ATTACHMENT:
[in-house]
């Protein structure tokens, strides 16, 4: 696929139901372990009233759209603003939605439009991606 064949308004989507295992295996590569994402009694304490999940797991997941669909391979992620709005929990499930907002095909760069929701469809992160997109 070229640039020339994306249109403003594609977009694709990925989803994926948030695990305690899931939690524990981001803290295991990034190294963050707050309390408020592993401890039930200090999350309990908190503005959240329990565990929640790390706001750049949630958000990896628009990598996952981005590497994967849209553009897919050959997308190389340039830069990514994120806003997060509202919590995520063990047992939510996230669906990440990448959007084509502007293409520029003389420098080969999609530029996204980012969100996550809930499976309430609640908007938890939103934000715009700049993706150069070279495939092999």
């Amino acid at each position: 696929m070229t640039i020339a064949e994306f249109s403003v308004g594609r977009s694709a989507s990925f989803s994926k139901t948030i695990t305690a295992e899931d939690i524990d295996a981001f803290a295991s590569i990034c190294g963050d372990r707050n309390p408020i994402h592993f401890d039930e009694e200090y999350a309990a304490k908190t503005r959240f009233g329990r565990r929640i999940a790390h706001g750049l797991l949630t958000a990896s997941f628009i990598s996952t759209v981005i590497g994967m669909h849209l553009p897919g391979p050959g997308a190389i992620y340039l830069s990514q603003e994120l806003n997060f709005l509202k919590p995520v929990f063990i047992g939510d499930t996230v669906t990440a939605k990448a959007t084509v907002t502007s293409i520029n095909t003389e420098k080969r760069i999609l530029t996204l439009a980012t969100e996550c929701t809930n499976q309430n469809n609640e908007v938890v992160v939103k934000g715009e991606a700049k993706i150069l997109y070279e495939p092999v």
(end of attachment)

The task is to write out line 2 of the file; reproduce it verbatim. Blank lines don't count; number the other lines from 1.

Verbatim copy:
């Protein structure tokens, strides 16, 4: 696929139901372990009233759209603003939605439009991606 064949308004989507295992295996590569994402009694304490999940797991997941669909391979992620709005929990499930907002095909760069929701469809992160997109 070229640039020339994306249109403003594609977009694709990925989803994926948030695990305690899931939690524990981001803290295991990034190294963050707050309390408020592993401890039930200090999350309990908190503005959240329990565990929640790390706001750049949630958000990896628009990598996952981005590497994967849209553009897919050959997308190389340039830069990514994120806003997060509202919590995520063990047992939510996230669906990440990448959007084509502007293409520029003389420098080969999609530029996204980012969100996550809930499976309430609640908007938890939103934000715009700049993706150069070279495939092999």